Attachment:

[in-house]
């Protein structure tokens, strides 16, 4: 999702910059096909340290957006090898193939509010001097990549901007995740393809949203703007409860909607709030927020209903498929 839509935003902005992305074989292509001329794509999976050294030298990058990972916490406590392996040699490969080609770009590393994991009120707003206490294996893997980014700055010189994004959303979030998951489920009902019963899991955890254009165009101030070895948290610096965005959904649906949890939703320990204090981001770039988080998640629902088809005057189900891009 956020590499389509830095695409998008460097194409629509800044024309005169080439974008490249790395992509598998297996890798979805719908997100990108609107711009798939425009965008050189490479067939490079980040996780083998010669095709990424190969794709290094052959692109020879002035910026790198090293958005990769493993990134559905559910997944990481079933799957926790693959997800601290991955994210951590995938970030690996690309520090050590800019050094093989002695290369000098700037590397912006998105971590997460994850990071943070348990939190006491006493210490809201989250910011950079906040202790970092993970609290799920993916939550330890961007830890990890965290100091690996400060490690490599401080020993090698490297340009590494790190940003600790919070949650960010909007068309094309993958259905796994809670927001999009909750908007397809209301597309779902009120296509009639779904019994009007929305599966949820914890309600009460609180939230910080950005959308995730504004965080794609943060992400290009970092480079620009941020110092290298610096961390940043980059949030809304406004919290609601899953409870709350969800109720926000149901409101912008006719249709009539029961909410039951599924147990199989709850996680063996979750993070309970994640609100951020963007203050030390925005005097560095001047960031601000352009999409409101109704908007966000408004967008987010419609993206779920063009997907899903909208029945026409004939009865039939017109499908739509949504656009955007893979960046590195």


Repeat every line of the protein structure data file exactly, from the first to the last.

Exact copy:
[in-house]
């Protein structure tokens, strides 16, 4: 999702910059096909340290957006090898193939509010001097990549901007995740393809949203703007409860909607709030927020209903498929 839509935003902005992305074989292509001329794509999976050294030298990058990972916490406590392996040699490969080609770009590393994991009120707003206490294996893997980014700055010189994004959303979030998951489920009902019963899991955890254009165009101030070895948290610096965005959904649906949890939703320990204090981001770039988080998640629902088809005057189900891009 956020590499389509830095695409998008460097194409629509800044024309005169080439974008490249790395992509598998297996890798979805719908997100990108609107711009798939425009965008050189490479067939490079980040996780083998010669095709990424190969794709290094052959692109020879002035910026790198090293958005990769493993990134559905559910997944990481079933799957926790693959997800601290991955994210951590995938970030690996690309520090050590800019050094093989002695290369000098700037590397912006998105971590997460994850990071943070348990939190006491006493210490809201989250910011950079906040202790970092993970609290799920993916939550330890961007830890990890965290100091690996400060490690490599401080020993090698490297340009590494790190940003600790919070949650960010909007068309094309993958259905796994809670927001999009909750908007397809209301597309779902009120296509009639779904019994009007929305599966949820914890309600009460609180939230910080950005959308995730504004965080794609943060992400290009970092480079620009941020110092290298610096961390940043980059949030809304406004919290609601899953409870709350969800109720926000149901409101912008006719249709009539029961909410039951599924147990199989709850996680063996979750993070309970994640609100951020963007203050030390925005005097560095001047960031601000352009999409409101109704908007966000408004967008987010419609993206779920063009997907899903909208029945026409004939009865039939017109499908739509949504656009955007893979960046590195």